I had the honor of knowing Beam as a local, low-key musician before his sudden rise to fame after signing to Sub Pop Records in 2002. As many Iron and Wine fans know, Beam originally hailed from Miami before he turned over is home-recorded demos to Sub Pop and got national exposure (he has since moved to Austin, Texas). Click on the retro-era mug of Beam for a link to the original story I wrote for the “Broward/Palm Beach New Times”:

Beam's first publicity shot for Sub Pop, click it for a link directly to the story I wrote for "New Times."

But I don’t want to simply dwell on the published piece. I also would like to offer some behind-the-scenes perspective on what lead to the article and some of what occurred during the writing of the piece. This two-part blog posting, will not only reveal some of the work I do to compose an artist profile but also offer some of the unpublished information on Beam before he became the rock star he is today.

I first heard Beam’s guitar playing wafting out of Churchill’s Hideaway in the Miami neighborhood of Little Haiti, sometime in the later part of 2002. This was before he had even signed to Sub Pop. I think that night was supposed to be one of Churchill’s famous noise festivals, but what I heard as I approached the front door of the famous pub was this amazing droning, progressive electric guitar music. The musicality was like nothing I had ever heard during one of those festivals, and it wasn’t just because it was melodious. It also came from the fingertips of a very talented player, and one I had never seen on the local music scene before.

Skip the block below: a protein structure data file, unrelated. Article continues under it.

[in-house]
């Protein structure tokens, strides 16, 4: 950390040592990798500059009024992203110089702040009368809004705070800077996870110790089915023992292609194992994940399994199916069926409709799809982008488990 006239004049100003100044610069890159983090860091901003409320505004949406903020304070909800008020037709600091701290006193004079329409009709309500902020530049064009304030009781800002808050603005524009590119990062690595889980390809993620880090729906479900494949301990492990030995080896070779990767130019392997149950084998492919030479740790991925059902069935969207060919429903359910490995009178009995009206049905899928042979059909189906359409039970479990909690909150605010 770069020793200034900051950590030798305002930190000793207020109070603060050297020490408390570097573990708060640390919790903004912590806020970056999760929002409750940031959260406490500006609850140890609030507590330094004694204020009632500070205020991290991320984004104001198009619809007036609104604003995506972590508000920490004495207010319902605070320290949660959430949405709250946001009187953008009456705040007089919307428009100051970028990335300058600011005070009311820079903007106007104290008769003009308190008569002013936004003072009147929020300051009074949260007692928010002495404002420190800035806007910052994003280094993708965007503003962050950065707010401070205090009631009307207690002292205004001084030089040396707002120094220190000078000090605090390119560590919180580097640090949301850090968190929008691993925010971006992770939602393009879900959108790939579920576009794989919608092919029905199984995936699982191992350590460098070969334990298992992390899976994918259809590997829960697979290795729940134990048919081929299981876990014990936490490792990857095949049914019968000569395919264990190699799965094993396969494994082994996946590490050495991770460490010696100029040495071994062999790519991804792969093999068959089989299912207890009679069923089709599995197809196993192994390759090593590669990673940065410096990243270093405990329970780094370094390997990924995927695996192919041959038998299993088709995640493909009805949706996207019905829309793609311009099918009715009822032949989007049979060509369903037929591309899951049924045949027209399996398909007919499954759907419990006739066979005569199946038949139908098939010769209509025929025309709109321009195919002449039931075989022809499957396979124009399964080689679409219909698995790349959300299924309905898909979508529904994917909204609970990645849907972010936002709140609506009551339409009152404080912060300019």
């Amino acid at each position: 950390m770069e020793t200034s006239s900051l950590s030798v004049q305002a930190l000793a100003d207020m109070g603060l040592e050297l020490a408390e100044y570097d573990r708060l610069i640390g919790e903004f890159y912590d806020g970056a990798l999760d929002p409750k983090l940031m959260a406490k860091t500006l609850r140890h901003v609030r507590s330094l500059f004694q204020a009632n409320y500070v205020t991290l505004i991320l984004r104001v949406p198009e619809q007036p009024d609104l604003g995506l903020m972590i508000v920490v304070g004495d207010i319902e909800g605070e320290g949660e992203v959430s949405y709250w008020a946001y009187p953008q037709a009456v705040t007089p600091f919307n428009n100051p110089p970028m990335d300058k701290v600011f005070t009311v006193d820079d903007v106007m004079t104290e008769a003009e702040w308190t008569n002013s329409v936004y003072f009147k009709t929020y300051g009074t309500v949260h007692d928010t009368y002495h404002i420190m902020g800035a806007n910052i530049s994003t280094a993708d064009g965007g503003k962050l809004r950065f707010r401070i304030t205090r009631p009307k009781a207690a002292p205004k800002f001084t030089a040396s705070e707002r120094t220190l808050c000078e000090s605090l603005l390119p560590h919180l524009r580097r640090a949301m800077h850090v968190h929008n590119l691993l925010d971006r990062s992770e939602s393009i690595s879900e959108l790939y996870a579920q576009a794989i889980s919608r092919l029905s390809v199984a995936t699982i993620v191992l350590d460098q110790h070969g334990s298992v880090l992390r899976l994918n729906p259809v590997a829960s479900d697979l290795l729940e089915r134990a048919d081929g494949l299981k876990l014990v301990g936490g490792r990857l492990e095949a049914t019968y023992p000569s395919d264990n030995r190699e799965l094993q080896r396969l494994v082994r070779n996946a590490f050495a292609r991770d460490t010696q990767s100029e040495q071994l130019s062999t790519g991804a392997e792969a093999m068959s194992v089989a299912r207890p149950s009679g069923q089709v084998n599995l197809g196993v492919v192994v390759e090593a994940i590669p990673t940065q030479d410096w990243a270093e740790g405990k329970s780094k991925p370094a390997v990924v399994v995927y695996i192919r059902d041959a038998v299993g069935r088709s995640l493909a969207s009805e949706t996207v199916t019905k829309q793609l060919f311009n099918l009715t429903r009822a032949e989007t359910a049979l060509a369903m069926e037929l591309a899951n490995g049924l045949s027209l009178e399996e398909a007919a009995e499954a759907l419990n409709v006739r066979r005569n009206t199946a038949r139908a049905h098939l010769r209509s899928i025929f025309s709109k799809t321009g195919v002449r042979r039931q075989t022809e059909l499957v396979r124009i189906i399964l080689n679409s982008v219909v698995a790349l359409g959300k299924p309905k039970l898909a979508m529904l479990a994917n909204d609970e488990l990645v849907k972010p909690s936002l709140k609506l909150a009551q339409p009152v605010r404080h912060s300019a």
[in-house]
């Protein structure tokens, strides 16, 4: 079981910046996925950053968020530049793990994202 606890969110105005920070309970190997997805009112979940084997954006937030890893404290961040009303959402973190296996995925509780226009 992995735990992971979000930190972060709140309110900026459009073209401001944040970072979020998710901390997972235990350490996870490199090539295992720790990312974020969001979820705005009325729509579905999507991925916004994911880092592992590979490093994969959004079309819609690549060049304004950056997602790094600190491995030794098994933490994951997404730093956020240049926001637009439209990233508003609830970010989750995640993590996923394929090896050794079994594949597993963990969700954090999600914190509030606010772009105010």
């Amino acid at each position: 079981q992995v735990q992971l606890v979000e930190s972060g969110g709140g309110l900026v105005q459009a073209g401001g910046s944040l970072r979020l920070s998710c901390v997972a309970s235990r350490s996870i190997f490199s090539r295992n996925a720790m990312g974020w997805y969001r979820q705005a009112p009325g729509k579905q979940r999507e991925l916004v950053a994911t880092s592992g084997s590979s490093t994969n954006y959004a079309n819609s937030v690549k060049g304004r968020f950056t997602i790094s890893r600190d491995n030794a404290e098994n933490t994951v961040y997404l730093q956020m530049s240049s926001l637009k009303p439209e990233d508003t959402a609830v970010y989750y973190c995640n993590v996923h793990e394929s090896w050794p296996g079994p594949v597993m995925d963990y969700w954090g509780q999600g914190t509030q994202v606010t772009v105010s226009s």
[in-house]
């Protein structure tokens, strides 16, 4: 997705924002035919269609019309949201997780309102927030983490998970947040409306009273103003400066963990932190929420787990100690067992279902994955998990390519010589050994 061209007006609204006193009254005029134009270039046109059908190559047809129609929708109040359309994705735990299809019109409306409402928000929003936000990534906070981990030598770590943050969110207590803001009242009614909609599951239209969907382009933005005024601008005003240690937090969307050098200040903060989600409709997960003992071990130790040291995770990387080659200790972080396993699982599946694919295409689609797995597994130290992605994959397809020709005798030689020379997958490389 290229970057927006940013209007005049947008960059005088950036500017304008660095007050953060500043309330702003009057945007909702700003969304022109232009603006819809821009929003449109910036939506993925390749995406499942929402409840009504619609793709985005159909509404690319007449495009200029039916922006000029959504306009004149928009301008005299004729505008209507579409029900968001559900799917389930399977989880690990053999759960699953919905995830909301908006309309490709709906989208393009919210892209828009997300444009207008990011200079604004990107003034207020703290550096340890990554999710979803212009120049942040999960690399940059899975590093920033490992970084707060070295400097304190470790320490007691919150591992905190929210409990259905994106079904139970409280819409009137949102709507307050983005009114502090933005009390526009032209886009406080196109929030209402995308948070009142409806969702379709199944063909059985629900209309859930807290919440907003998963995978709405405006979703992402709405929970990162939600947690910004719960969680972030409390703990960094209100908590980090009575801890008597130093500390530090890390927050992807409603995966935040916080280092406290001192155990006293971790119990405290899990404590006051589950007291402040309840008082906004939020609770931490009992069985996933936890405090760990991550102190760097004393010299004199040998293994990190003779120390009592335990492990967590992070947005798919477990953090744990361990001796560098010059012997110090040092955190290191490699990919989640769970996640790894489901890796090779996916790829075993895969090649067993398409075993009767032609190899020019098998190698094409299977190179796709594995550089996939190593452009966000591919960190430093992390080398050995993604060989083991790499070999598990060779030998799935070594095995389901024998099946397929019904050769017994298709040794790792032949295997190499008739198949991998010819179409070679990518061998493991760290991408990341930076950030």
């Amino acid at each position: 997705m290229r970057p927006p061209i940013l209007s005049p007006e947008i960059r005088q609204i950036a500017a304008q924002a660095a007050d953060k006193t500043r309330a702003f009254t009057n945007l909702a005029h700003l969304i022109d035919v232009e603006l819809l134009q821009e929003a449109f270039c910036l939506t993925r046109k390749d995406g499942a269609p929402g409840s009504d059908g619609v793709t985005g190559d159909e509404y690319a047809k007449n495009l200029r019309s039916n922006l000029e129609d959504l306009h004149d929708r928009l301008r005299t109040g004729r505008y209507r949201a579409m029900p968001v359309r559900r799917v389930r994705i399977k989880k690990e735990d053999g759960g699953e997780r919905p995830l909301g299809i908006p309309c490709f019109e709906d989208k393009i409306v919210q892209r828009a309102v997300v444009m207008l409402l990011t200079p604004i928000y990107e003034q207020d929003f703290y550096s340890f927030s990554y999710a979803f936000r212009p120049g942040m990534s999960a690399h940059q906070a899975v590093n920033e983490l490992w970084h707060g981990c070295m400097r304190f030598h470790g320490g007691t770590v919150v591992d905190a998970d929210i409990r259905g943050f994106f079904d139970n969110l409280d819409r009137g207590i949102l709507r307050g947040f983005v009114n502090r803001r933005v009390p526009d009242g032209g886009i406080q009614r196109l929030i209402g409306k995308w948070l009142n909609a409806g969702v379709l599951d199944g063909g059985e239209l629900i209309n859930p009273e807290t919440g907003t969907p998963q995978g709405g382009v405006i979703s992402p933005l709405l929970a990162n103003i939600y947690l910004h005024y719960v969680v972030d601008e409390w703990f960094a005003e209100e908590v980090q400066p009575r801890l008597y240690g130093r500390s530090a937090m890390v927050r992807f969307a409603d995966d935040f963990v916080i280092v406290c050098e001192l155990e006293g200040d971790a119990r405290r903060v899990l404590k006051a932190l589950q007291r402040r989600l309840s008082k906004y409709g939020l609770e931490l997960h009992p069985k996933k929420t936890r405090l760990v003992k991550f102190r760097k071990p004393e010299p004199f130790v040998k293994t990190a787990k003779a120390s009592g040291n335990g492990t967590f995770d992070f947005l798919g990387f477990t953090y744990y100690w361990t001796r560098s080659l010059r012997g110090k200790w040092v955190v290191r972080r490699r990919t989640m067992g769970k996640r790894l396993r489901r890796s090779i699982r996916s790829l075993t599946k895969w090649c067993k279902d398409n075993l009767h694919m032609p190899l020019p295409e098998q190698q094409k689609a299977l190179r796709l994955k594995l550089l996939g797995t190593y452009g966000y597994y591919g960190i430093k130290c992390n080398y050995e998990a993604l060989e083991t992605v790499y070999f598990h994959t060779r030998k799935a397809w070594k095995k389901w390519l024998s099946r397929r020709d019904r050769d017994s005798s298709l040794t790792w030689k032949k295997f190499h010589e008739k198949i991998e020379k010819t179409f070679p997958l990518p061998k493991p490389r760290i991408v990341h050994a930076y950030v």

The guitarist had a strange, long bushy beard, unheard of on rock musicians in that early era of the ’00s (it has since become a trend bordering on cliché). His only accompaniment was Rene Barge, a local musician and former singer of underground noise punkers Cavity, on drums. They played meandering instrumentals that sounded like math-rock merged with country. Beam plucked his guitar strings in a manner that could have fooled the audience (if they had been paying attention) into thinking there was more than one guitarist on stage. Even the ringing effects emitting from the lo-fi guitar amp added a depth to the duo’s sound that made it sound more like an quartet than a two-piece, making for a mesmerizing aural experience. I, for one, was blown away.

After the show, Barge would introduce me to the guitarist, Beam.mBeam came across as a very friendly and humble sort, appreciative of meeting a new fan. He informed me that he was about to sign a recording contract with Sub Pop, and I immediately suggested a story in the “New Times,” a publication I often freelanced for back in those days. He would later send me a CD demo of tracks that would mostly become his debut for Sub Pop, the Creek Drank the Cradle (they were essentially the unmastered tracks).


The track list Sam Beam wrote on the insert for the CD demo he sent me as I composed his profile for "New Times."